#6 Real Listening
Realising that when you are talking you are only repeating things you already know, but when someone else is talking, you have the possibility of learning something new. So now, when someone else is talking, they have the Mic, and I listen intently not just looking for any opportunity to butt in with eagerness or agreement.
#7 Bye Phone
I really realized how draining taking in all the extra information from my phone was. Mindless scrolling or posting of Instagram photos and unimportant posts on Facebook. It all takes energy, concentration, memory and time to digest, is it worth it? No its junk
Interesting things I noticed
When you have a lot of time to think and there are no distractions around whatsoever - from people, gadgets or food it is interesting to notice things that in ordinary life you may never notice.
When reflecting on the retreat with the participants after, we all spoke about how sleep was so difficult as we all had a surprising amount of energy! I personally attribute that to the time without our phones. I also noticed that without distraction, a lot of funny memories popped up from my childhood that I had either forgotten about or had not thought about in a very long time.
Whilst we had this lengthy amount of time alone, we were all given a 'Karma job', as the Buddhist temple is very concerned with the welfare of all life, not just humans. Mine was to get out of bed as early as possible and ensure that all the beetles, spiders and other creepy crawlies that had sought refuge inside during the night were safely put back outside before anyone could step on them. I really appreciated the mindfulness and compassion of this exercise.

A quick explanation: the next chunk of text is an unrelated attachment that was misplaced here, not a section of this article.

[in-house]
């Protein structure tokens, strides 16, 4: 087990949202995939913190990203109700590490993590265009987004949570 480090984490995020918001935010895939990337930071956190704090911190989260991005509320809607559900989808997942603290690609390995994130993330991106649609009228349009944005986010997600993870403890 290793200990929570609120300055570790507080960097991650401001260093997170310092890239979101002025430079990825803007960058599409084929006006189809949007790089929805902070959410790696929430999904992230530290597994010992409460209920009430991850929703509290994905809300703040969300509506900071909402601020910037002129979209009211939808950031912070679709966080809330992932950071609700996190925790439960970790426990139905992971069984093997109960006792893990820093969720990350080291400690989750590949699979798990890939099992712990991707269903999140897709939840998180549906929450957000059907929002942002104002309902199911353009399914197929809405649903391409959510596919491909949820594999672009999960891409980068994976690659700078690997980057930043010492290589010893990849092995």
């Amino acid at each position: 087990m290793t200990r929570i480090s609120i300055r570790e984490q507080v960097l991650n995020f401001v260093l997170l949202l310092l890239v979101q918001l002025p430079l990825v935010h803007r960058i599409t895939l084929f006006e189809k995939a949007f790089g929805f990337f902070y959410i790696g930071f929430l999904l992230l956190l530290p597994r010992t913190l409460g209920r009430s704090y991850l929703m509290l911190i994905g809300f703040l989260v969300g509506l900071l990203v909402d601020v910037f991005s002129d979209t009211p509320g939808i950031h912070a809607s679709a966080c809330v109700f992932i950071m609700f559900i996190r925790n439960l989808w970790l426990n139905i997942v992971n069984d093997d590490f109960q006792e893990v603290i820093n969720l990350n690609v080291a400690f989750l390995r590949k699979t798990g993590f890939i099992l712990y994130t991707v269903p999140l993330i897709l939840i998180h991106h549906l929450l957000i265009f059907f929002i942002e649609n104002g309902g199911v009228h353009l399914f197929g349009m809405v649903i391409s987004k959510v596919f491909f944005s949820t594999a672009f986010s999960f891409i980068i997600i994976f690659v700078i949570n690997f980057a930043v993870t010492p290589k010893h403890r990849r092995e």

On a more morbid note, one of our topics of discussion was on death, followed by a meditation devoted to it. It was strange, but quite humbling. No matter how important you think the problems in your life are, or how seriously you take yourself, one day; and that is the only thing guaranteed to us all, we will pass on. I guess it put things into perspective!
On that note, it was thought-provoking watching the Buddhist teachers on the grounds.I noticed how much happier they were with so much less.Most notable was the 80-year-old Tibetan monk who genuinely smiled at me on my way to breakfast. At that moment I thought back to London and the faces of all those on their way to work at the train station, all with far more possessions and money than this man, but not even a fraction of his happiness. Another one of our teachers thought it was hilarious that some of us in the West die with so much money left unused in our bank accounts...
How challenging was it?
Being without my phone for 10 days was surprisingly a walk in the park. The biggest challenge was when uncomfortable or frustrating thoughts would pop up, having nothing to distract myself with, I just had to sit with it- no social media or Instagram to take my mind off any uncomfortable thoughts. In the long run, it was good to experience how your mind alone can solve anxieties and insecurities if you just sit with it for long enough in the right environment.
My advice on meditation
#1 Remind yourself of the benefits
Before you sit down to practise, remind yourself WHY you need to practise this self-care. Even though it may not seem the most exciting thing in the world, like eating vegetables, you will be better off for it.
#2It's a marathon, not a sprint
If you have never run before, you don’t expect to run a marathon within days of starting. Take it slow and easy. There are so many amazing apps and guided meditations out there, just because you struggle with one does not mean you will struggle with all of them, one of them will be the right one for you.
#3Consider a retreat
Consider a meditation retreat like the one I did! There are plenty available in all countries (even in the UK!) As one of the course leaders said to us- people take days off to go through their entire house, reorganise everything and get rid of things that they no longer use anymore. I like to think of it as a bit of spring cleaning for your mind! Just think of all the junk information that your mind has processed over the years, it is a chance for you to reflect on the mental state of everything in your mind and imagination.